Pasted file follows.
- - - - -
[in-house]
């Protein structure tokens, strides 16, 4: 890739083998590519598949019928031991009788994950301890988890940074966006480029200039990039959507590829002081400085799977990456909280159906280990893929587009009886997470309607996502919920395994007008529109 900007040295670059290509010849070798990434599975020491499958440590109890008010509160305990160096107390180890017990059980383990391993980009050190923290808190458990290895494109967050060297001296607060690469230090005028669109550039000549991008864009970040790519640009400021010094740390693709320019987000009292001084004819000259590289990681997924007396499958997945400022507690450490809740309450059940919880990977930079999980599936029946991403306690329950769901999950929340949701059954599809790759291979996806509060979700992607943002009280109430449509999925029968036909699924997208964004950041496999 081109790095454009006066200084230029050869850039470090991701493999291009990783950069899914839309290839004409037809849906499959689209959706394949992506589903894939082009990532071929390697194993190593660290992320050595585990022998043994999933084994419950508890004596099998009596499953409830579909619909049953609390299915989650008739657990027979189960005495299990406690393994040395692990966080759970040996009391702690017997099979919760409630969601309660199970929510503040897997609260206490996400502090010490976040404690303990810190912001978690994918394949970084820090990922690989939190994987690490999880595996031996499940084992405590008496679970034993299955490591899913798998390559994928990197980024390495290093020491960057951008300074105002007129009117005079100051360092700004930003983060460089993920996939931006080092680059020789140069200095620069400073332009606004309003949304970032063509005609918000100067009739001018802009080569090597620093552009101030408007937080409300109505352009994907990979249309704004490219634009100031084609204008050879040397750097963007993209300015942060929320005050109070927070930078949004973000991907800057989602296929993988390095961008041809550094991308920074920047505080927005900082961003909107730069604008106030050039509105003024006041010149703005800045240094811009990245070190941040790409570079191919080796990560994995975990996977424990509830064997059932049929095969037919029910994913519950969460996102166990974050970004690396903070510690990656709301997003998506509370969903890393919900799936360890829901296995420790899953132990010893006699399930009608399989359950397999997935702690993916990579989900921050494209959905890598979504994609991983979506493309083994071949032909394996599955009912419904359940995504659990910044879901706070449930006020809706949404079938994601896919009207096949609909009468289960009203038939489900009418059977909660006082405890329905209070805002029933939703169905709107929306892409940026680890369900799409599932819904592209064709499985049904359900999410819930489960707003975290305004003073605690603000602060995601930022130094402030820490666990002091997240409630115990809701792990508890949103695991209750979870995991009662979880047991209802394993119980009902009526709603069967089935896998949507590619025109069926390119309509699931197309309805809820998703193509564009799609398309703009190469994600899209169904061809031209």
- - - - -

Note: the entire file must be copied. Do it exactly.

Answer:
[in-house]
């Protein structure tokens, strides 16, 4: 890739083998590519598949019928031991009788994950301890988890940074966006480029200039990039959507590829002081400085799977990456909280159906280990893929587009009886997470309607996502919920395994007008529109 900007040295670059290509010849070798990434599975020491499958440590109890008010509160305990160096107390180890017990059980383990391993980009050190923290808190458990290895494109967050060297001296607060690469230090005028669109550039000549991008864009970040790519640009400021010094740390693709320019987000009292001084004819000259590289990681997924007396499958997945400022507690450490809740309450059940919880990977930079999980599936029946991403306690329950769901999950929340949701059954599809790759291979996806509060979700992607943002009280109430449509999925029968036909699924997208964004950041496999 081109790095454009006066200084230029050869850039470090991701493999291009990783950069899914839309290839004409037809849906499959689209959706394949992506589903894939082009990532071929390697194993190593660290992320050595585990022998043994999933084994419950508890004596099998009596499953409830579909619909049953609390299915989650008739657990027979189960005495299990406690393994040395692990966080759970040996009391702690017997099979919760409630969601309660199970929510503040897997609260206490996400502090010490976040404690303990810190912001978690994918394949970084820090990922690989939190994987690490999880595996031996499940084992405590008496679970034993299955490591899913798998390559994928990197980024390495290093020491960057951008300074105002007129009117005079100051360092700004930003983060460089993920996939931006080092680059020789140069200095620069400073332009606004309003949304970032063509005609918000100067009739001018802009080569090597620093552009101030408007937080409300109505352009994907990979249309704004490219634009100031084609204008050879040397750097963007993209300015942060929320005050109070927070930078949004973000991907800057989602296929993988390095961008041809550094991308920074920047505080927005900082961003909107730069604008106030050039509105003024006041010149703005800045240094811009990245070190941040790409570079191919080796990560994995975990996977424990509830064997059932049929095969037919029910994913519950969460996102166990974050970004690396903070510690990656709301997003998506509370969903890393919900799936360890829901296995420790899953132990010893006699399930009608399989359950397999997935702690993916990579989900921050494209959905890598979504994609991983979506493309083994071949032909394996599955009912419904359940995504659990910044879901706070449930006020809706949404079938994601896919009207096949609909009468289960009203038939489900009418059977909660006082405890329905209070805002029933939703169905709107929306892409940026680890369900799409599932819904592209064709499985049904359900999410819930489960707003975290305004003073605690603000602060995601930022130094402030820490666990002091997240409630115990809701792990508890949103695991209750979870995991009662979880047991209802394993119980009902009526709603069967089935896998949507590619025109069926390119309509699931197309309805809820998703193509564009799609398309703009190469994600899209169904061809031209």